IoT takes lighting beyond illumination for the ‘connected office’

Written by

Darren Smith

Posted on

November 27, 2019

Posted in

Networked data is powering a revolution within commercial spaces, and connected lighting is playing an integral part in transforming how buildings are designed and renovated.

Connected lighting goes far beyond the “LED-ification” of ‘traditional lighting systems’ which alone can save over 80% on energy costs compared to conventional lighting. Woven into the Internet of Things (IoT), connected lighting can garner valuable information from an array of networked devices upon which the organisation can make more effective decisions to create a more productive smart office.

With connected lighting systems, the varied lighting devices can blend with both the electrical and IT infrastructures to collect, distribute and store large amounts of data.

This enables personalised workplaces where employees can for example set brighter light for tasks requiring concentration such as group work or individual preferences for a hot desk.  For Signify, as the world leader in lighting, this is just one example which underpins the company’s purpose to ‘unlock the extraordinary potential of light for brighter lives and a better world’.

Transforming environments

Connected lighting is in effect an ongoing conversation – two-way communication that enables the optimised real-time monitoring, management and maintenance of lighting systems. And much more, it transforms environments with personalised and targeted, dynamic light while also tracking system performance.

As a result of the IoT technology, the uniquely identified luminaires with their built-in sensors can be integrated seamlessly into a building’s infrastructure. Connected lighting opens up an array of possibilities, sharing information about status and operations, they become points of intelligence – gleaning vital information on activity patterns, occupancy of employees and customers using the building, as well as temperature and humidity changes and daylight levels.

This information can be used to reduce costs and energy to make organisations more sustainable. As a company, Signify is committed to helping its customers on this path and has pledged to be carbon neutral by 2020. Signify reduced its carbon footprint over the course of 2018 by 49%, used renewable electricity for 89% of all its electricity requirements and generated 79% of its revenues from energy-efficient products, systems and services. As a result, in 2019 the company was recognised as Industry Leader in the Dow Jones Sustainability Index for the third year in a row.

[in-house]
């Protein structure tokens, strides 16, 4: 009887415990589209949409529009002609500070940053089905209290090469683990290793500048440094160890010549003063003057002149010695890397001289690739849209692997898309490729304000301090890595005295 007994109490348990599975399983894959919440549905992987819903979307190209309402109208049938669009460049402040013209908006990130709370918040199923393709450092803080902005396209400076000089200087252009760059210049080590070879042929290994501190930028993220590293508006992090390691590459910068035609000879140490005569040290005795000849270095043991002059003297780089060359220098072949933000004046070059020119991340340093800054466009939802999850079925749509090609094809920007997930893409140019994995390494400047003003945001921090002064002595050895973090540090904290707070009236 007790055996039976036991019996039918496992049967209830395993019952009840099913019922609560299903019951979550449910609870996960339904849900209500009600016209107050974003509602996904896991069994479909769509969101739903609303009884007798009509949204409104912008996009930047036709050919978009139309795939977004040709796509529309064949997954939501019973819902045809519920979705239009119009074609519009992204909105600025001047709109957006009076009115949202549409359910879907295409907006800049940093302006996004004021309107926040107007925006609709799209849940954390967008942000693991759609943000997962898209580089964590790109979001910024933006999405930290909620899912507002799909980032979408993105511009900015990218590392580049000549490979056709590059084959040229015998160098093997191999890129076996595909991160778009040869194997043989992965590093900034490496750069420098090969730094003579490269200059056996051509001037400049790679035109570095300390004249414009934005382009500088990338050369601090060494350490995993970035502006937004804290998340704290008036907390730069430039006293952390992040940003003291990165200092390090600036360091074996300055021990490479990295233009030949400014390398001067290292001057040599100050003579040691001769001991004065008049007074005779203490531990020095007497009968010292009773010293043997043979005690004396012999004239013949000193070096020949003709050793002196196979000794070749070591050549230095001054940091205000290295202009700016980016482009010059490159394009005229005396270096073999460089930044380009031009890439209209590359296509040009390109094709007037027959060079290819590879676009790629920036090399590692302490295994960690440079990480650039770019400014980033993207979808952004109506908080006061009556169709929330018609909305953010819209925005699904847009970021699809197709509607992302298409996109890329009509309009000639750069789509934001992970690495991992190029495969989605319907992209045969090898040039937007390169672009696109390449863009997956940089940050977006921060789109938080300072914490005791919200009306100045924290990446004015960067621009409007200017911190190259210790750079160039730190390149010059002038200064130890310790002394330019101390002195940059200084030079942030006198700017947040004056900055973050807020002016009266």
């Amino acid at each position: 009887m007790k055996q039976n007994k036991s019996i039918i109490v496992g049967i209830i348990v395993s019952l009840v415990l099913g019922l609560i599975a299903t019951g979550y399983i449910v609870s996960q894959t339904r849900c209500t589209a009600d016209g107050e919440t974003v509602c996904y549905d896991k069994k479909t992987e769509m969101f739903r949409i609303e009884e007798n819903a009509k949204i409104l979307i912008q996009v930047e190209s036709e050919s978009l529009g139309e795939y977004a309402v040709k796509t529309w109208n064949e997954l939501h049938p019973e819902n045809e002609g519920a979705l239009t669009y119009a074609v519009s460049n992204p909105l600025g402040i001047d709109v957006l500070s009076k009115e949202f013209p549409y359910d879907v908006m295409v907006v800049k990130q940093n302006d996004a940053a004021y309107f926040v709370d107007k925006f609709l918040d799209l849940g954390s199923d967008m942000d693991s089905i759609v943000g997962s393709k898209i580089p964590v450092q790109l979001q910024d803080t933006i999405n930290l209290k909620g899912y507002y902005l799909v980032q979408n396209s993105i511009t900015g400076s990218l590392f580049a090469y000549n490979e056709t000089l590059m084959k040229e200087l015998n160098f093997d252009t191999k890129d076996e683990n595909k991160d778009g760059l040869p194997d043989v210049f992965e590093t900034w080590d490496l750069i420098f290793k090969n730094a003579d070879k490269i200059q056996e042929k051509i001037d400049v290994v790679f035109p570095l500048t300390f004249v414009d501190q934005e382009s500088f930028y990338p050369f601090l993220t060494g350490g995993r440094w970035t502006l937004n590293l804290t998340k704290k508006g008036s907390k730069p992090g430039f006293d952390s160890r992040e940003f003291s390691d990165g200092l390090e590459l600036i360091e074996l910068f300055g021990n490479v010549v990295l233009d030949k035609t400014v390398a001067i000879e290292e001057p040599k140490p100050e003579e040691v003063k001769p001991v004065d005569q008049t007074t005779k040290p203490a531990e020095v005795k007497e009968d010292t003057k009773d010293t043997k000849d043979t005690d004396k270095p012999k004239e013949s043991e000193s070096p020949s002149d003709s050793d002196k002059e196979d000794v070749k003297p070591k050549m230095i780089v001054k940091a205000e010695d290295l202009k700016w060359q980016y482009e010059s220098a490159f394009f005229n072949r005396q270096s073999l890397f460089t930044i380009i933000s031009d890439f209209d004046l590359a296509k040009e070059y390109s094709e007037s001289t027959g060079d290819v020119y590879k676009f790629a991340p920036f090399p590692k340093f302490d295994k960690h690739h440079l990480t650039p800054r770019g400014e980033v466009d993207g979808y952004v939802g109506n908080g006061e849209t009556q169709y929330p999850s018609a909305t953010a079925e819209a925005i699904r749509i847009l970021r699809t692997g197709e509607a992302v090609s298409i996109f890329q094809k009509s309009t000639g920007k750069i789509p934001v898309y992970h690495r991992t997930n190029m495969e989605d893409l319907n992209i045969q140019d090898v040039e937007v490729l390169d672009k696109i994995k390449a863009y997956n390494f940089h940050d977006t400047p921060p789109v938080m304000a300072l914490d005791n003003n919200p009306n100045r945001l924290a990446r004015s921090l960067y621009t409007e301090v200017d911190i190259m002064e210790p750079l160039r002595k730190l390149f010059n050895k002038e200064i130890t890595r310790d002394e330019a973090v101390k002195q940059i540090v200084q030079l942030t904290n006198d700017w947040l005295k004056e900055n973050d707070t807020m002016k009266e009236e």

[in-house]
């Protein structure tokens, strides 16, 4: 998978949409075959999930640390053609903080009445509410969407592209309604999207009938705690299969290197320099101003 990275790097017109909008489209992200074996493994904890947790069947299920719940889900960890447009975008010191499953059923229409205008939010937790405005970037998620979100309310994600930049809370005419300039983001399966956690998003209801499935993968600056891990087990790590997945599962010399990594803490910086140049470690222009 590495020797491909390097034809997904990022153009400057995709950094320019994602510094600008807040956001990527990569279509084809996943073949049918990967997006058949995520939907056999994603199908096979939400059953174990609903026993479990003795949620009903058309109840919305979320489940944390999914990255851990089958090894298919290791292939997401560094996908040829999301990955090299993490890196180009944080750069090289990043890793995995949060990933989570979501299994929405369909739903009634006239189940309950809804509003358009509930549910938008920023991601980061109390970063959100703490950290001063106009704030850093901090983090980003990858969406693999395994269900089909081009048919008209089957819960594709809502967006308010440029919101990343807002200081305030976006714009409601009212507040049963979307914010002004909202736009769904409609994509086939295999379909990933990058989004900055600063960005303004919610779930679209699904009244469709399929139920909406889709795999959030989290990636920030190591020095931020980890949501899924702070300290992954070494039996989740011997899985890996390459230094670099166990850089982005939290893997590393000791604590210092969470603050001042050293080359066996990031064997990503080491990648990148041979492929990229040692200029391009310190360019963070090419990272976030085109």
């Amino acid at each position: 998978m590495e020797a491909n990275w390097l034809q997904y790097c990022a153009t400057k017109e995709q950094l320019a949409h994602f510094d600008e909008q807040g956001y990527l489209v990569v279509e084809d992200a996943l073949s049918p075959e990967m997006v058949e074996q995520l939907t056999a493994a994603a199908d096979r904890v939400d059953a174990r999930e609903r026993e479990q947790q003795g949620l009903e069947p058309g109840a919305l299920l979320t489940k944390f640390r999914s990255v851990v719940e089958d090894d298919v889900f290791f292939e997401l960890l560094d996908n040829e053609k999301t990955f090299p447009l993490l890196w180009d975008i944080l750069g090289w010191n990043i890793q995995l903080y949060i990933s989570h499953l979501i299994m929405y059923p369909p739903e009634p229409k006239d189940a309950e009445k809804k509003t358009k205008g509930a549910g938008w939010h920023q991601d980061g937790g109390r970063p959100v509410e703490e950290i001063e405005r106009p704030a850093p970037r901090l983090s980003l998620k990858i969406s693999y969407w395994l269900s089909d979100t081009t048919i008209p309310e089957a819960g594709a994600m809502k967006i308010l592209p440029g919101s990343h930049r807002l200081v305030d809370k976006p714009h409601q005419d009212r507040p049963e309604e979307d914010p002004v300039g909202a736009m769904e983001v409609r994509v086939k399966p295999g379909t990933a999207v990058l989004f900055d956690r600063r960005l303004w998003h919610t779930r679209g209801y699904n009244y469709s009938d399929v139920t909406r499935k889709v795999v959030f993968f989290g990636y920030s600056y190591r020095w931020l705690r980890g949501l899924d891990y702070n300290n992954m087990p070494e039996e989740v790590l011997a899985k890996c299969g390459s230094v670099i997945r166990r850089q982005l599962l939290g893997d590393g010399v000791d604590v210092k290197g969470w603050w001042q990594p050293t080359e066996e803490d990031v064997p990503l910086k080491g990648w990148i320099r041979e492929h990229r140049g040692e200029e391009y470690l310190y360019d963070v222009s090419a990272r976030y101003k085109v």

Daylight regulation

A smart lighting system is perfect for daylight regulation too. For example, a connected lighting system will check daylight levels and regulate the artificial lighting around this information.

By intelligently adapting LED lighting more closely to the availability and quality of natural light, businesses can maximize on energy savings while helping to create better working environments.

Also, connected lighting systems reduce operational costs through occupational monitoring. The highest energy savings come by turning off lighting when no one is using a particular space in a building and it is safe to do so.

And with the lighting system also part of the networked narrative of a building, a company will gather very useful information, for example on how many times a room is closed down – data that demonstrates how a building is performing.

A connected lighting system, meshed with a Business Management System and other facilities like HVAC can provide information about occupancy that can be utilised in a smart way to manage heating and ventilation, saving more energy and reducing operational costs.

Scene management and scheduling

Smart lighting enables effective scene management too where, for example, different combinations of light levels can be used to more closely match the way open areas and meeting room spaces are being used. It could be as straightforward as dimming the lights by 90% for 45 minutes when presentations are made or having brighter and fresher light for informal worktime gatherings.

Also, connected lighting allows for a holistic view of schedules that plan for and embed savings. For example, at 6am all the lights come on in an office but at 10% of full levels, rising in line with needs. Then at 8pm, lights dim to 50%, which gives a clear signal to any late-stayers that it’s time they went home.

That clear prompt is something that is welcomed by HR teams, who want to maximise the wellbeing and health of staff – and don’t want people exhausting themselves by habitually working late.

There are further operational cost savings, beyond just using far less energy. For example, emergency testing of lighting in line with regulations can be automatically carried out by the connected system itself, rather than by labour-intensive, time-consuming physical tests.